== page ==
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OPINION - Tax shocks for electric cars are a net-zero own goal

Electric vehicles will no longer be exempt from vehicle excise duty from April 2025 (John Walton/PA) (PA Wire)
Electric vehicles will no longer be exempt from vehicle excise duty from April 2025 (John Walton/PA) (PA Wire)

Record numbers of battery electric vehicles are reaching our roads, accounting for more than one in seven new car registrations in the UK. But meeting our national net zero goals means we need to increase the number and, at a time of serious economic challenges, ensure a fast yet fair transition for everyone.

The Chancellor’s Autumn Statement rightly focused on providing economic stability, and the introduction of vehicle excise duty (VED) for electric car and van owners from 2025 was not surprising, nor unreasonable in principle, given that all vehicle owners should pay their fair share of tax.

However, the problem is that many EVs will, due to higher production costs than their internal combustion engine equivalents, unavoidably be subject to the VED expensive car supplement for models over £40,000. Electric cars will incur full rates after a discount in their first year while electric van owners will immediately face the standard £290 van road tax. This unfairly penalises motorists who are reducing their carbon footprint and stimulating the new and used electric car market.

Electric vehicles have clear benefits: no tailpipe emissions, lower running costs, reduced Company Car Tax and London Congestion Charge exemption. The capital and South-East are leading the way in their adoption, but more than half of London households don’t have off-street parking, while designated parking is limited. Like everyone else, they rely on an accessible and affordable public charging network.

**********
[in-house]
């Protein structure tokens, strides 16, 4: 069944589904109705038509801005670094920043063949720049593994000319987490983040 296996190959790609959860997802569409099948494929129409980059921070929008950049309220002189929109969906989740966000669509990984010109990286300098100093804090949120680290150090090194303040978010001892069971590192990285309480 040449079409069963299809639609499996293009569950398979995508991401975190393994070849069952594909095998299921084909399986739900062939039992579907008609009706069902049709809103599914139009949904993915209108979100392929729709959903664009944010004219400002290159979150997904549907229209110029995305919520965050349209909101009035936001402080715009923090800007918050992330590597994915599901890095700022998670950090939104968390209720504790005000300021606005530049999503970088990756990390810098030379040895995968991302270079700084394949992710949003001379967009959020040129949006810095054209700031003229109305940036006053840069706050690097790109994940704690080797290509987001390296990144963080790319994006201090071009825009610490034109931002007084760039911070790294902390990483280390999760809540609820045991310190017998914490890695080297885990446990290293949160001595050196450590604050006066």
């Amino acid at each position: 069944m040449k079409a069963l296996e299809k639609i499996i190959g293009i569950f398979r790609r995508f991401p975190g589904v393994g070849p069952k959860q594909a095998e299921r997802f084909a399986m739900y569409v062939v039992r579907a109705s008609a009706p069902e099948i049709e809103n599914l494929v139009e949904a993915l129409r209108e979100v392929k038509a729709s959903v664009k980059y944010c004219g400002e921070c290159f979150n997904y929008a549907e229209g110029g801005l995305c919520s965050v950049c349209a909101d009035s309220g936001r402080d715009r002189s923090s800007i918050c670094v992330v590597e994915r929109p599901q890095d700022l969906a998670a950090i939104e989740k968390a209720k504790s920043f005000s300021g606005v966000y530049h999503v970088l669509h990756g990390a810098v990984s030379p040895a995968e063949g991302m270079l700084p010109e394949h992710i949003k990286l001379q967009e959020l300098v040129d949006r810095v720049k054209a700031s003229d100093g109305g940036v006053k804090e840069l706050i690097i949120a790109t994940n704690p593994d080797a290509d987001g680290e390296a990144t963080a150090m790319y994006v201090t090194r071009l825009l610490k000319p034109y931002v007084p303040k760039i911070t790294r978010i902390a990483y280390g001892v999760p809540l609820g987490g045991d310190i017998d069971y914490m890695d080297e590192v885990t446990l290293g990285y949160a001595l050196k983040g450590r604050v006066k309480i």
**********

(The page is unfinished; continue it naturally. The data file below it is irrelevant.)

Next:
A fair approach requires reduced VAT on public charging, in line with home charging. As traditional road tax revenues diminish, we also need a balance on taxation that is fair to those switching and those unable to. Energy costs are a key issue, too, and government support is welcome, but Britain faces the highest prices in Europe. An abundant supply of low cost, zero emission energy will help us all.

All major car makers have committed billions to zero emission vehicles. Now we need an open discussion on how to provide a net zero future that is fair, feasible for all, and supports UK economic growth wherever we live.